During our trip through the north of Madagascar, one animal species should not be missed: the highly endangered blue-eyed lemur (blue-eyed black lemur). After a long drive from Majunga, we stopped in a very local, but very clean hotel somewhere along the way. This should be where the blue-eyed lemur resides.
We have arrived in a small area in the northwest of Madagascar called Maromandia. This area is in between a dry and fairly humid climate, where the blue-eyed lemur can survive well.
A special quest in a special place, as it turns out the next day. The somewhat flamboyant owner of the hotel provides us with the necessary meals from arrival. “Grown up” in the catering industry on Nosy Be, she knows exactly what we can appreciate after a long journey and also knows how to surprise us the next morning.
The next morning, accompanied by a local guide, we look for what we came for; the blue-eyed lemur in the wild. Across the street, through the village, into the forest, off the paths. After only fifteen minutes from the hotel we find a couple, high up in the trees!
With the blue-eyed lemur you immediately see a clear difference between the male and the female. The female has a reddish brown coat and is gray-white on the underside. The male has a black coat, with a dark brown shine. Because of this dark coat you see what makes these animals so special extra good: the blue-gray eyes. Together with humans, they are the only primates with this eye color.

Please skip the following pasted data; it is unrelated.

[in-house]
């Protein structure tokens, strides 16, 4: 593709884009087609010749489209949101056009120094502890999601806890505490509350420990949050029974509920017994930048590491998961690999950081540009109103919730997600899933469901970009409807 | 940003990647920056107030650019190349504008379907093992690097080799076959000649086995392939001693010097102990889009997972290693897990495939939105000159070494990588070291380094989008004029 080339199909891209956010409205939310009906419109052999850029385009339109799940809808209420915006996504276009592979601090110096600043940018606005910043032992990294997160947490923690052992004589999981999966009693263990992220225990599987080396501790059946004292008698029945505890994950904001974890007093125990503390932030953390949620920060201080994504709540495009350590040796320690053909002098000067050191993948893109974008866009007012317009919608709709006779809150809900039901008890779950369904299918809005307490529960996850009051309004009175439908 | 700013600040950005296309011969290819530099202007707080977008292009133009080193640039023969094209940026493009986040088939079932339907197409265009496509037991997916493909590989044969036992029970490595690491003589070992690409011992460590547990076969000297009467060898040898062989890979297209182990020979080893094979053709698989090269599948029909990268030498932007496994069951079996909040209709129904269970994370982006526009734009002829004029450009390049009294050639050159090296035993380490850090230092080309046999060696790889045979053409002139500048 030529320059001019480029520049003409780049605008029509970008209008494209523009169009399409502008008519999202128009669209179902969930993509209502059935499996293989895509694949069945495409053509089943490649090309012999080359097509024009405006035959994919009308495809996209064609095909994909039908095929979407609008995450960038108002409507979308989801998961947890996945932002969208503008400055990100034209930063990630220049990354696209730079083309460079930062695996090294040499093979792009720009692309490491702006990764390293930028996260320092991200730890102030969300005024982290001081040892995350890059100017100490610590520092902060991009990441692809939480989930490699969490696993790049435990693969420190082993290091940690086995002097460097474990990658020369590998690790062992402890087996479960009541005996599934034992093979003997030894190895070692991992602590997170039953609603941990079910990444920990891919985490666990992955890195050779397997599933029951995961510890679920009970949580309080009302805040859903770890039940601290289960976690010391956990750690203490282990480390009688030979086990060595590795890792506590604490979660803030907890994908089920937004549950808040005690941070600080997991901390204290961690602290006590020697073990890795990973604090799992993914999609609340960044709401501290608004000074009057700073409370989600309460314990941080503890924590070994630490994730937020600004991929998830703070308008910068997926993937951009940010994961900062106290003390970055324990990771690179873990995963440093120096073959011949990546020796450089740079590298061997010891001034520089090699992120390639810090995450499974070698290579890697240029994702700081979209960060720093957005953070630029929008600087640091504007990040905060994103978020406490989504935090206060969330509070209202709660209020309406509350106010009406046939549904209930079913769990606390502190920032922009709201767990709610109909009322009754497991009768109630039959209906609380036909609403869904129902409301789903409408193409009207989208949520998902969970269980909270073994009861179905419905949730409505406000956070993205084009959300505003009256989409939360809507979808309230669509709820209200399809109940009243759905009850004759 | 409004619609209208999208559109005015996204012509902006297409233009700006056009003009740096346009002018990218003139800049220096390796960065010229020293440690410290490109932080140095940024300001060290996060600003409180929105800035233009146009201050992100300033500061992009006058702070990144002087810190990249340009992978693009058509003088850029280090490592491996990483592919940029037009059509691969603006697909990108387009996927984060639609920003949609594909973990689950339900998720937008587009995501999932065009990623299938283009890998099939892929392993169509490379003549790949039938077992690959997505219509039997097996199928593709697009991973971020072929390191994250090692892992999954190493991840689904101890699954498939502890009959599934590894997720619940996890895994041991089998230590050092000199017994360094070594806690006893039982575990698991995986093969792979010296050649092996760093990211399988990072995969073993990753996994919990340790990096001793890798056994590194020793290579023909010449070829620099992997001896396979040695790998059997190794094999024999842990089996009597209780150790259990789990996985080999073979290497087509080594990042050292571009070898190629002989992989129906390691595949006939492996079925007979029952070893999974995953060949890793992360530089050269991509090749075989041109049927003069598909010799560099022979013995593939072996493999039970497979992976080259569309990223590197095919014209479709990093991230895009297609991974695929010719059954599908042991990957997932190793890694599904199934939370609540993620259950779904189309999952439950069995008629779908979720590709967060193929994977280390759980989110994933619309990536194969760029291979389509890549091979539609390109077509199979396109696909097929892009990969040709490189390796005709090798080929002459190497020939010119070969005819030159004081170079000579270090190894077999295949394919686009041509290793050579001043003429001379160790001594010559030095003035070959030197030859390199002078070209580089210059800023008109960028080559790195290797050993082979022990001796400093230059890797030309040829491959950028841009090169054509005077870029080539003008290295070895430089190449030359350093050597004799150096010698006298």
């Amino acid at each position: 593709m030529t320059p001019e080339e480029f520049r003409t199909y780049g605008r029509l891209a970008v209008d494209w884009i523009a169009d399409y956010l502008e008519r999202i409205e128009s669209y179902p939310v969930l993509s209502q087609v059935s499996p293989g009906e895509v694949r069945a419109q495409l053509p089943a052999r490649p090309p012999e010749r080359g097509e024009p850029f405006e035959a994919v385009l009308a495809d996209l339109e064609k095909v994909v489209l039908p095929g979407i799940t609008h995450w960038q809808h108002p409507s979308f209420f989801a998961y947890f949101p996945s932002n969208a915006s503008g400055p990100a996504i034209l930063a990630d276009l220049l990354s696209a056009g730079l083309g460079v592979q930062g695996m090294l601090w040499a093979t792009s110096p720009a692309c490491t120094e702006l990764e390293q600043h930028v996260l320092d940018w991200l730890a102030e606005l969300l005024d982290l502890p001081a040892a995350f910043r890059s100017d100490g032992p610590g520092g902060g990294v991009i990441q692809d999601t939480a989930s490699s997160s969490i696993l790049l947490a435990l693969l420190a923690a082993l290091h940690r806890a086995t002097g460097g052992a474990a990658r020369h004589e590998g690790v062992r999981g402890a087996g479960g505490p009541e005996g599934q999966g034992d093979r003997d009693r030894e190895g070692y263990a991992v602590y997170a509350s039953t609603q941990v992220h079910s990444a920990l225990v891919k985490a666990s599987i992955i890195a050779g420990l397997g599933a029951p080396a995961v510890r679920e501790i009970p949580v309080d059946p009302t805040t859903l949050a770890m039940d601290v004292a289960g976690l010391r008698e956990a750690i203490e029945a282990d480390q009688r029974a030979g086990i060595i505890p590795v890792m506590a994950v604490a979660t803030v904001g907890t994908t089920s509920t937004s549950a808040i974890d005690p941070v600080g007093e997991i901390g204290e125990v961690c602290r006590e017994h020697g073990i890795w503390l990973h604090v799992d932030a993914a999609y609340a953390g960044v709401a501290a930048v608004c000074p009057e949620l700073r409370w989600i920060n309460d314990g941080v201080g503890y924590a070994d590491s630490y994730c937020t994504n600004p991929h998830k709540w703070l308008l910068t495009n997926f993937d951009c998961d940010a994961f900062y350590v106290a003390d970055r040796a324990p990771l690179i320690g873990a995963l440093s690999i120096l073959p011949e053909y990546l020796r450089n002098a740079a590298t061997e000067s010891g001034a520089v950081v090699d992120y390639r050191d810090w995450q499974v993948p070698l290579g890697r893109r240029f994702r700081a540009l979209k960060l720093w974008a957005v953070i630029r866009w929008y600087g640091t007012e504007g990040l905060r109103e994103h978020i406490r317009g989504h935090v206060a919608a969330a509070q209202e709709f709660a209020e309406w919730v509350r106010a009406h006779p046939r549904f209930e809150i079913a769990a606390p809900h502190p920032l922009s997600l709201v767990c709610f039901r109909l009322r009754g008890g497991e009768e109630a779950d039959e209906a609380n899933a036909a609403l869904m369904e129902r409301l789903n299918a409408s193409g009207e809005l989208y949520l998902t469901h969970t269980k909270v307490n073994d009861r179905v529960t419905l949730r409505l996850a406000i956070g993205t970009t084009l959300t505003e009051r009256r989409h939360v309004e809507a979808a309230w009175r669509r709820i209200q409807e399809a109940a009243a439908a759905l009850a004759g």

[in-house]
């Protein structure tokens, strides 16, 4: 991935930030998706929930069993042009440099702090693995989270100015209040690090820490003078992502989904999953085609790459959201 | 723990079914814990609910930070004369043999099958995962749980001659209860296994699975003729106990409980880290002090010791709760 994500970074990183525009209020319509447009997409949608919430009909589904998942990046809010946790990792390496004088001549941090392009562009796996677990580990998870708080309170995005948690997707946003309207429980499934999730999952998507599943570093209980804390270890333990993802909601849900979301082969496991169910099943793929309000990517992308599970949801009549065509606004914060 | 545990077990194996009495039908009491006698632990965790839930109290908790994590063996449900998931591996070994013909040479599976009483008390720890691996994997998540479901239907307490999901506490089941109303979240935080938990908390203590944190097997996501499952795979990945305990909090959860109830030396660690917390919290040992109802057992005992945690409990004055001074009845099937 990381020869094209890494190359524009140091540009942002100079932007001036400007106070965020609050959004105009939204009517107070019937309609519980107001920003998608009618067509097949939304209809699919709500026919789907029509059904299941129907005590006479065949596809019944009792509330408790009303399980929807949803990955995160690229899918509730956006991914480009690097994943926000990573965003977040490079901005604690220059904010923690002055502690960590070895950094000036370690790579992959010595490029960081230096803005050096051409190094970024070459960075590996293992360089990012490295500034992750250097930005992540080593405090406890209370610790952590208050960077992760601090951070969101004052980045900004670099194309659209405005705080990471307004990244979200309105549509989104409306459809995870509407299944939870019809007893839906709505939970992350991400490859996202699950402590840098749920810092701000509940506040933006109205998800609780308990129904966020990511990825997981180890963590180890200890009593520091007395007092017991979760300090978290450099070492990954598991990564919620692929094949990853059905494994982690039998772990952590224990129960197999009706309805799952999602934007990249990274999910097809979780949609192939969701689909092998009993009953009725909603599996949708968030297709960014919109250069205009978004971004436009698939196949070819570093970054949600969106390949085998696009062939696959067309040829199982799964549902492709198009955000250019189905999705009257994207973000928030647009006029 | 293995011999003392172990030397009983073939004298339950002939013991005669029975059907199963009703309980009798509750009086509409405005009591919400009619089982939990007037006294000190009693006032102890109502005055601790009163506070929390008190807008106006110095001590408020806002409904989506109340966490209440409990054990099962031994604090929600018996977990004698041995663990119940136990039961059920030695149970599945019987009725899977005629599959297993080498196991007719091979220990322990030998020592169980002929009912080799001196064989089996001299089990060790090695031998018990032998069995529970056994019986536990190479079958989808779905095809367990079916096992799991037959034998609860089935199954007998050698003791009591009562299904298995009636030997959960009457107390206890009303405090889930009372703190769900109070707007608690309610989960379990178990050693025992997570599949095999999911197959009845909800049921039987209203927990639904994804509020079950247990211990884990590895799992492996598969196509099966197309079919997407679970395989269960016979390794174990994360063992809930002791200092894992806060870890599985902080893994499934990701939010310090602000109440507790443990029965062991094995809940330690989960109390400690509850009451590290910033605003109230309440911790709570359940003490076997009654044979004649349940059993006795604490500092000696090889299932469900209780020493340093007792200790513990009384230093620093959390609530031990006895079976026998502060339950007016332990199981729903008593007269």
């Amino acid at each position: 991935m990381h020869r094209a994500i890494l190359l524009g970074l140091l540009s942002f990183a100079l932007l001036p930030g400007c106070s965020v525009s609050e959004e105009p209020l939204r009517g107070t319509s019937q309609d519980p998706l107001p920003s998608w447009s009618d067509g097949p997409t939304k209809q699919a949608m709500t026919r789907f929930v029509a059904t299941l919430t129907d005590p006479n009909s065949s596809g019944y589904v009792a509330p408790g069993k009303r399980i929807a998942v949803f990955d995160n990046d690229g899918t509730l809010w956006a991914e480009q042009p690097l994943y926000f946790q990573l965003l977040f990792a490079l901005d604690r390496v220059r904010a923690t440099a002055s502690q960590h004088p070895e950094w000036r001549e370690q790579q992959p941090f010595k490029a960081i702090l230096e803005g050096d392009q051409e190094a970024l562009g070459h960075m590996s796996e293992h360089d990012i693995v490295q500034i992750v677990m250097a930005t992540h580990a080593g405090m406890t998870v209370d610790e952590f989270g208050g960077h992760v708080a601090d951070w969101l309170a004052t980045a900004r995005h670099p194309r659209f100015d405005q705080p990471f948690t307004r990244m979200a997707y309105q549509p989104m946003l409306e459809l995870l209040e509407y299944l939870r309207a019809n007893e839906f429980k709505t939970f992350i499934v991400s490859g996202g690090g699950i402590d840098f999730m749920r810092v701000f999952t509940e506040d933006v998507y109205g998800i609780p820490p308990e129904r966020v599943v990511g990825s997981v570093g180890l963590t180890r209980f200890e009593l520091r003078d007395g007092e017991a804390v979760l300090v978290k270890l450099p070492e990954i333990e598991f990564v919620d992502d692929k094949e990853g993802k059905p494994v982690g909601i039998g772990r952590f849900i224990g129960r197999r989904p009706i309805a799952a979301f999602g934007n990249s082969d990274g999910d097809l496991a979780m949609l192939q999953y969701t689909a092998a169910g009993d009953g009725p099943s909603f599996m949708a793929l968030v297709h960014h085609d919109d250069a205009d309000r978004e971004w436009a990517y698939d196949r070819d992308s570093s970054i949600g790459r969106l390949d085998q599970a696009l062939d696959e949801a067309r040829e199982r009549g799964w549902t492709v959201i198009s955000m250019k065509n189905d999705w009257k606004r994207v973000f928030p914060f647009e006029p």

The blue-eyed lemur has a head-hull length ranging from 39 to 45 centimeters and a tail length between 51 and 65 centimeters. On average, they weigh about 1.8 kilograms. Normally the blue-eyed lemurs live in family groups of 4 to 11 animals. In our case, we see only two and the guide tells us that they house a total of 4 families in their area from a total of 20 blue-eyed lemurs.
When we meet the couple, they are probably looking for food. They mainly do this in the morning and at dusk. They mainly look for food in tree crowns and eat fruits and leaves. But flowers, insects and mushrooms are also eaten.
The blue-eyed lemur plays a crucial role in seed dispersal. Because the seeds do not digest well, they are spread through the feces of the lemurs over the rainforest. Some plants have even evolved to be able to spread well by these lemurs.
The blue-eyed lemur is often compared to the black lemur because of their black coat. However, the name says it all, the blue-eyed lemur has gray-blue eyes and a softer, shorter coat. Ear tufts and a short crest are also characteristic of the blue-eyed lemur, in contrast to the orange-red eyes of the long spiky cheek hairs of the black lemur. Mixed offspring occur, but these offspring always have orange-red eyes. It is therefore not surprising that the blue-eyed lemur is an endangered species for this reason.
Male blue-eyed lemur
Almost the entire habitat of the blue-eyed lemurs is currently being cut down or burned to make agricultural land. In addition, the black-eyed lemurs are also hunted, for both meat and pets. It is currently estimated that up to 1000 of this animal species still live in the wild. As this number is deteriorating rapidly, this species has been included in the top 25 most endangered primates, achieving “critically endangered” status.
Do you want to admire these blue-eyed lemurs in real life? Then take a look at our tour through the North of Madagascar.